The century following the year 5250 - referred to above - witnessed a phenomenal flourishing and revolutionary expansion in the study of, and preoccupation with, the Kabbalah. It was the age of R. Mosheh Cordovero, whose expository works - of remarkably lucid style - have become primary sources. Immediately after him followed R. Isaac Luria, the Ari ("Lion"), whose all-encompassing teachings soon were recognized universally as final and authoritative and had an impact on the totality of Jewish life. It was an age that ushered in an altogether new era: R. Isaac Luria declared that as of then it is not only permissible but a mitzvah, a duty, to reveal Pnimiyut haTorah, the esoteric part of Torah. (As explained in Igeret Hakodesh, sect. XXVI. See R. Chaim Vital, Sefer Hagilgulim 12, ch. 32: "In this our present era, which is the last era, it IS necessary to reveal chochmat Ha'emet (lit. 'the wisdom of Truth'; the mystical teachings of the Torah) in order that Mashiach will come, as stated in Tikunei (Zohar) that by merit of the Zohar the King Mashiach will be revealed.")

Ever since then there has been a continuous flow of mystic works appearing in print: the writings and teachings of the aforementioned R. Mosheh Cordovero and R. Isaac Luria, and of their disciples; commentaries on the Zohar; mystical expositions of the Bible and Rabbinic texts; special tracts propagating the principles and premises of the Kabbalah and introducing the novice to them. All these works, mostly written by scholars whose authoritative expertise in the Talmudic-Halachic branches of the Torah equalled their mastery of the Kabbalah, stressed the significance of, and need for, an intensive study of Pnimiyut haTorah - the very soul of the Torah which animates and illuminates the body of the exoteric tradition.

(See especially R. Isaac ben Immanuel de Lattes' approbation for the first printing of the Zohar (prefacing most editions since then); R. Mosheh Cordovero, Or Ne'erav\ (parts I-V);\ft.2 Sha'ar Hahakdamot, Introduction; Or Hachamah, Introduction; Shomer Emunim; and so forth.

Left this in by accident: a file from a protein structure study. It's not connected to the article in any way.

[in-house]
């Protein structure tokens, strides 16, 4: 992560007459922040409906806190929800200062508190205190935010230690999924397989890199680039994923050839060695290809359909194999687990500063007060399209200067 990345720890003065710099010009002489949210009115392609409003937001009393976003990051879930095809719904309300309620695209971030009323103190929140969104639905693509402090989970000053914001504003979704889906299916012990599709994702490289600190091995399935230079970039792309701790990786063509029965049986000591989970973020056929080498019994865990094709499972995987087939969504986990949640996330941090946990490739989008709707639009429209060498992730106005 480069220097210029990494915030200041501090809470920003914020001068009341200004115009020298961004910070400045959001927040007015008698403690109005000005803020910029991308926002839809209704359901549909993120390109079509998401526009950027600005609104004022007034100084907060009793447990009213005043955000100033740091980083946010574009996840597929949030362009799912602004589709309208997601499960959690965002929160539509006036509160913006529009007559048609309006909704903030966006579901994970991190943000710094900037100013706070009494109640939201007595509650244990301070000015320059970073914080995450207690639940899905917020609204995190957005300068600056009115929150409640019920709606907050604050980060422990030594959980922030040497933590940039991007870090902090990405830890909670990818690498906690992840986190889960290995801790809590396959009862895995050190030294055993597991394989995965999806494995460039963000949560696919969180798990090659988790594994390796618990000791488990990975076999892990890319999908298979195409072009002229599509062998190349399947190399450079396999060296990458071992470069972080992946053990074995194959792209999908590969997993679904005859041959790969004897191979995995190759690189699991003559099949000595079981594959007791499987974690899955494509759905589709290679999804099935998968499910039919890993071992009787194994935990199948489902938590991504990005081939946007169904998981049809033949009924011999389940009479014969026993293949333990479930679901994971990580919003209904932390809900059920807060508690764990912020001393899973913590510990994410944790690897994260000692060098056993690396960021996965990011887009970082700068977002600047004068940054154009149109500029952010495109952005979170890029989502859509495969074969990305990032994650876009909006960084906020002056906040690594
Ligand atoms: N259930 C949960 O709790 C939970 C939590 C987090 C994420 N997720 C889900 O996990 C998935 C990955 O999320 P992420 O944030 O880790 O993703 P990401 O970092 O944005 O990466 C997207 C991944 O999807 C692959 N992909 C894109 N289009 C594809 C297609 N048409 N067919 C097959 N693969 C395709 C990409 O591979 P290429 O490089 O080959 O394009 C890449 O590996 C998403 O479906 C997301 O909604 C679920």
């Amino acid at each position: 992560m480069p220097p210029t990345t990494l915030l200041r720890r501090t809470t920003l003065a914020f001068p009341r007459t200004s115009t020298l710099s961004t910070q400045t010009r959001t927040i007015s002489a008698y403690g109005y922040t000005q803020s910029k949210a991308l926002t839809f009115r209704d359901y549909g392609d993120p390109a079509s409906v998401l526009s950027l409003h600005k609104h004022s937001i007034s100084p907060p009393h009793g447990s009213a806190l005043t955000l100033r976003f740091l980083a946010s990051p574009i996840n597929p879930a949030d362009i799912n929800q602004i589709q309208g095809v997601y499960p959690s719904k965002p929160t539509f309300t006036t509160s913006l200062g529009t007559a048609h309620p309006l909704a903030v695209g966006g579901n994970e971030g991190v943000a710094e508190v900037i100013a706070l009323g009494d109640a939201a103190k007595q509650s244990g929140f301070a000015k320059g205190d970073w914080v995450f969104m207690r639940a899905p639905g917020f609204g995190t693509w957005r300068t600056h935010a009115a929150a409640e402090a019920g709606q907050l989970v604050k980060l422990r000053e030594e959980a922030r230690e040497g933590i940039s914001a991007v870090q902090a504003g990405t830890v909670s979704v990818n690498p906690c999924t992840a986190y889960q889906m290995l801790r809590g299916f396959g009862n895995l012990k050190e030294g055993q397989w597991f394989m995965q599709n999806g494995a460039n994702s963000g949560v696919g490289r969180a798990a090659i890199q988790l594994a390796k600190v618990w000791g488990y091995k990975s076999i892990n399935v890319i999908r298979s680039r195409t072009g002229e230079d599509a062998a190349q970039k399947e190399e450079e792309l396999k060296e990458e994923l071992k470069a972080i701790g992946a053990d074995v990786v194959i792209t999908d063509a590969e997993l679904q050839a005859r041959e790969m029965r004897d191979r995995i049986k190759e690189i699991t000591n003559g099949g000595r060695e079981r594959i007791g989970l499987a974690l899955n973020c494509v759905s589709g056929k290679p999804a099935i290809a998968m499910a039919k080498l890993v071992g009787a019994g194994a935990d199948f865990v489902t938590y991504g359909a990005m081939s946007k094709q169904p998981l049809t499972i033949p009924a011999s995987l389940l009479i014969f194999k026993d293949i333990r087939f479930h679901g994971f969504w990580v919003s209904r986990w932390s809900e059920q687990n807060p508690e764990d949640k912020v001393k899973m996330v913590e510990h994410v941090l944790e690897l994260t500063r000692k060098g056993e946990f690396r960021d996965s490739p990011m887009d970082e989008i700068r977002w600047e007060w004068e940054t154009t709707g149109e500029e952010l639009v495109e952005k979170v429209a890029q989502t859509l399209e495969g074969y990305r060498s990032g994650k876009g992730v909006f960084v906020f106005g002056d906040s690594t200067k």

These, and many others, went to great lengths to refute in detail the various objections raised to an extensive study of mysticism. They state emphatically the admissibility and necessity thereof nowadays, in spite - and precisely because of - the spiritual decline of our own times.

Note also R. Chaim Vital's resolution of the seeming contradiction between this claim on the one hand and the restrictive prerequisites referred to above, by stating: "If we were to apply the prerequisites as strictly as they appear to be, no one would be able to pursue this study unless he had an instructor as great as R. Shimon bar Yochai to resolve all problems encountered. Thus it seems to me that the mitzvah to pursue this wisdom remains in effect, provided one has adopted the following approach: when seeing bewildering passages which may arouse doubts, one must think 'If this matter appears to be in vain - it is on MY account (lack of knowledge...) that is, I do not understand it because of the deficiency of MY intellect, and not, Heaven forbid, because the subject-matter is questionable....

The study (of mysticism) is prohibited only to him who is unable to stand in the Palace of the King and may come to heresy, Heaven forbid, because he thinks himself very wise and without any deficiency on his part. See Kol Ramah on Zohar III:141a (quoted in Nitzutzei Zohar, ad loc\ft.1.); also Eitz Chayim, end of Introductions. Moreh Nevuchim I:ch. 31-34, and III:ch. 26 and 50.

See the frequent discussion of this theme in Likutei Sichot (see there index, Hafotzat Hama'ayanot; Chassidut; Pnimiyut Hatorah); and the anthology Or Hachassidut.)

However, this open dissemination of the Kabbalah, which began gradually in mediaeval times and expanded drastically from the sixteenth century onward, remained restricted basically to the scholarly world. Two centuries passed since R. Isaac Luria before there was a further development bringing the Zohar's vision of the 'end of days' a major step closer to realization.